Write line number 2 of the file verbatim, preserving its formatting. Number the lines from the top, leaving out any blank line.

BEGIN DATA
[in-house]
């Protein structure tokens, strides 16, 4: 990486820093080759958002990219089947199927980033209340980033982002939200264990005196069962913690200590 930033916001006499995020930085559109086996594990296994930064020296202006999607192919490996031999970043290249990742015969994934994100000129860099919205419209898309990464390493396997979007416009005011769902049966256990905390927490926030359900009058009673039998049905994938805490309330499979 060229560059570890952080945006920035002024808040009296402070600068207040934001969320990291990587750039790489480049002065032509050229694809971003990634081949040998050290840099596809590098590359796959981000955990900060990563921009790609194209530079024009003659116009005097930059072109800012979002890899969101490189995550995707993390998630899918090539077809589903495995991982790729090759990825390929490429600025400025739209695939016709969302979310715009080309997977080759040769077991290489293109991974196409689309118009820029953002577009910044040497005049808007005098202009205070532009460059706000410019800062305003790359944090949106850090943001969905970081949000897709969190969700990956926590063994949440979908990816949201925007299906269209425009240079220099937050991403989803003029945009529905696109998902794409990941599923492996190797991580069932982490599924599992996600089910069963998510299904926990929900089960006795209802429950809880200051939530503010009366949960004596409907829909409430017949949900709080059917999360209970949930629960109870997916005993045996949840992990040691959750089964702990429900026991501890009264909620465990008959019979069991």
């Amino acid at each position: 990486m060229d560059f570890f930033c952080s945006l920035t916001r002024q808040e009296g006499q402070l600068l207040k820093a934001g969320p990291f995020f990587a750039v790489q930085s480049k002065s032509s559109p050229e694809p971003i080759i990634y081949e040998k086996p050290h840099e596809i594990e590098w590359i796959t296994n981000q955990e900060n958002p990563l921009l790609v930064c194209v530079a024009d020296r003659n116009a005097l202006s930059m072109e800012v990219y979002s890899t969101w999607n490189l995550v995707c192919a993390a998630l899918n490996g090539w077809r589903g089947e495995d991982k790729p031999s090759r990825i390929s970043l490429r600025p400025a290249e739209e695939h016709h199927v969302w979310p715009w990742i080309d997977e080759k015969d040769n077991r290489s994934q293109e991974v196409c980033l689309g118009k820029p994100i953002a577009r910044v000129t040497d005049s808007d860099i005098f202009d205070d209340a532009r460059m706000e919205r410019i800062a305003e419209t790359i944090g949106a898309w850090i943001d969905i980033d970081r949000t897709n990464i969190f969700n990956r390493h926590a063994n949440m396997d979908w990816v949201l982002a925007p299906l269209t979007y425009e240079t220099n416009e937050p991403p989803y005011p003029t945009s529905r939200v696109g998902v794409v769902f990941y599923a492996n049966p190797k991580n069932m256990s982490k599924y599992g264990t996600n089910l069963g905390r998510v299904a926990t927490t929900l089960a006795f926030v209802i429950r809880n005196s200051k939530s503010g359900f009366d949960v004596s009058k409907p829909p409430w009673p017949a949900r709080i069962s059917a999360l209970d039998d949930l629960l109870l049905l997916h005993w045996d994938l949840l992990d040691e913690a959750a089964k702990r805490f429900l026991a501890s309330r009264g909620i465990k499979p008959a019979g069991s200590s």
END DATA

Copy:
């Protein structure tokens, strides 16, 4: 990486820093080759958002990219089947199927980033209340980033982002939200264990005196069962913690200590 930033916001006499995020930085559109086996594990296994930064020296202006999607192919490996031999970043290249990742015969994934994100000129860099919205419209898309990464390493396997979007416009005011769902049966256990905390927490926030359900009058009673039998049905994938805490309330499979 060229560059570890952080945006920035002024808040009296402070600068207040934001969320990291990587750039790489480049002065032509050229694809971003990634081949040998050290840099596809590098590359796959981000955990900060990563921009790609194209530079024009003659116009005097930059072109800012979002890899969101490189995550995707993390998630899918090539077809589903495995991982790729090759990825390929490429600025400025739209695939016709969302979310715009080309997977080759040769077991290489293109991974196409689309118009820029953002577009910044040497005049808007005098202009205070532009460059706000410019800062305003790359944090949106850090943001969905970081949000897709969190969700990956926590063994949440979908990816949201925007299906269209425009240079220099937050991403989803003029945009529905696109998902794409990941599923492996190797991580069932982490599924599992996600089910069963998510299904926990929900089960006795209802429950809880200051939530503010009366949960004596409907829909409430017949949900709080059917999360209970949930629960109870997916005993045996949840992990040691959750089964702990429900026991501890009264909620465990008959019979069991």